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Author Topic: Future Combat Air System (FCAS)  (Read 43032 times)

Offline flateric

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Future Combat Air System (FCAS)
« on: July 10, 2012, 05:36:55 pm »

http://www.flightglobal.com/news/articles/in-focus-bae-strenghtens-unmanned-systems-activities-373318/


Quote
"At Farnborough we will also look for a positive indication from the governments that they are willing to allow BAE, Dassault and engine suppliers [Rolls-Royce and Snecma] to work on an 18-month FCAS demonstrator preparation programme," Fillingham says. This will draw on the companies' respective experiences with the Taranis and Neuron air vehicles, both of which are expected to make their flight debuts within the coming months.
A scale model of a conceptual future strike aircraft will be on display outside BAE's exhibit at the show, but Fillingham stresses that this "is not the designed vehicle" for any Anglo-French programme. The company also does not rule out the possibility of manned systems being considered as a part of such studies.
photo by Marina Lystceva


(someone needs to buy pants one size more next time)
"There are many disbelievers in
stealth, more than a few of them truly technically ignorant and proud of it." Sherm Mullin, Skunk Works

Offline flateric

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Re: Future Combat Air System (FCAS)
« Reply #1 on: July 12, 2012, 04:44:14 pm »
...
« Last Edit: March 04, 2016, 02:03:24 pm by flateric »
"There are many disbelievers in
stealth, more than a few of them truly technically ignorant and proud of it." Sherm Mullin, Skunk Works

Offline flateric

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Re: Future Combat Air System (FCAS)
« Reply #2 on: July 12, 2012, 04:47:26 pm »

BAE Plans for UAV Fanfare Fizzle Out


FARNBOROUGH AIR SHOW » JULY 11, 2012
by  CHRIS POCOCK




July 10, 2012, 4:50 PM
BAE Systems canceled a briefing here yesterday on Anglo-French collaboration for the next generation of UAVs. The company had hoped that ministers from both countries would be ready to announce joint funding for further studies of medium altitude long endurance (MALE) UAVs and a future combat air system (FCAS).


In briefings last month, BAE officials expressed guarded optimism that the deals could be struck. They still hope for approval of the studies this month. But the recent change of government in France has slowed the process, and may even have confused it. New French defense minister Jean-Yves Le Drian has said that the German and Italian aerospace industries might become partners in joint European UAV development. The British government, on the other hand, is on record as preferring bilateral cooperation only.


More immediately, Le Drian is due to announce this week whether France will stick to a plan to procure the Voltiger MALE system that was outlined by the previous government. Intended as an interim solution to an urgent requirement to support French troops in Afghanistan, the system was proposed by Dassault and based on the IAI Heron TP platform. But no contract was signed, and French troops are leaving Afghanistan later this year. Various alternatives have been suggested, including an upgrade to France’s existing Harfang MALE system based on the smaller IAI Heron, or even a buy of Reaper UAVs from the U.S.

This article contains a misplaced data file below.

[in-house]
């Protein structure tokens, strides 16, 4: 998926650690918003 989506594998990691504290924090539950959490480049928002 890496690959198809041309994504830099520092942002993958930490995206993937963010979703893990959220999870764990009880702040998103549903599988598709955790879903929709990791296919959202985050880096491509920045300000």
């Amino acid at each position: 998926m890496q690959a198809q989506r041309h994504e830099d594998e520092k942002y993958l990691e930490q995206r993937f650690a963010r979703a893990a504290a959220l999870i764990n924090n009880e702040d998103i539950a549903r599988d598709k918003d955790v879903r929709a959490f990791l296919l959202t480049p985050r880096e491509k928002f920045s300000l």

The UK Royal Air Force (RAF) already operates Reaper UAVs in Afghanistan. These were acquired under an urgent operational requirement (UOR) and are not funded from the core defense budget. They are supposed to be withdrawn in 2015 after most British troops leave Afghanistan.


The RAF has been pleased with the Reapers in operation, but has raised concerns over the lack of operational sovereignty. However, two recent developments have allayed some of those concerns. The RAF Reaper ground station has been relocated from the U.S. to the UK, and the U.S. has conceded that non-American payloads can be integrated on the Predator/Reaper via a new open architecture. If the UK were to take Reaper into the core defense budget and prolong its service life, the case for speedy development of the proposed Anglo-French Telemos MALE could be undermined.


http://www.ainonline.com/aviation-news/2012-07-10/bae-plans-uav-fanfare-fizzle-out
"There are many disbelievers in
stealth, more than a few of them truly technically ignorant and proud of it." Sherm Mullin, Skunk Works

Offline Matej

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Re: Future Combat Air System (FCAS)
« Reply #3 on: June 26, 2013, 06:33:05 am »
FCAS in the form of reincarnated Dassault Grand Duc mockup.

Bizarre aviation expert.

Offline mrmalaya

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Re: Future Combat Air System (FCAS)
« Reply #4 on: January 24, 2016, 12:12:10 pm »
 A brand new and very detailed article highlighting how serious the participants of the Anglo/French FCAS UCAV programme are:

http://www.defenceiq.com/air-forces-and-military-aircraft/articles/bae-s-taranis-completes-phase-3-of-flight-tests/


"What BAE Systems engineers learn from the Taranis can ultimately be expected to contribute to the Future Combat Air System (FCAS) programme, the goal of which will be an armed drone, jointly developed, produced, and utilised by the RAF and French Air Force. Closer defence co-operation between the UK and French governments was provisionally marked with signing the Lancaster House Treaty in November 2010, and the 2015 Strategic Defence and Security Review (SDSR) recommitting Britain to continue its partnership with France on the FCAS.
Interestingly, both countries continue to work on their own stealth UCAS programmes, with the experiences gained from the Dassault nEUROn likely to contribute to the FCAS as much as the Taranis will.
The FCAS is currently in the middle of its two-year Feasibility Phase (FP), which began in November 2014 with the two governments awarding £120 million to six partner companies: Dassault, Safran and Thales in France, and BAE Systems, Rolls-Royce, and Selex ES in the United Kingdom.
Goals of the FP include the maturation of operational UCAS concepts, the development of key UCAS technologies, the evolution of simulation capabilities, and the formation of a programme vision – including a proposal for the first phase of a demonstrator programme, ultimately bringing the accomplishments and experience of all six companies together."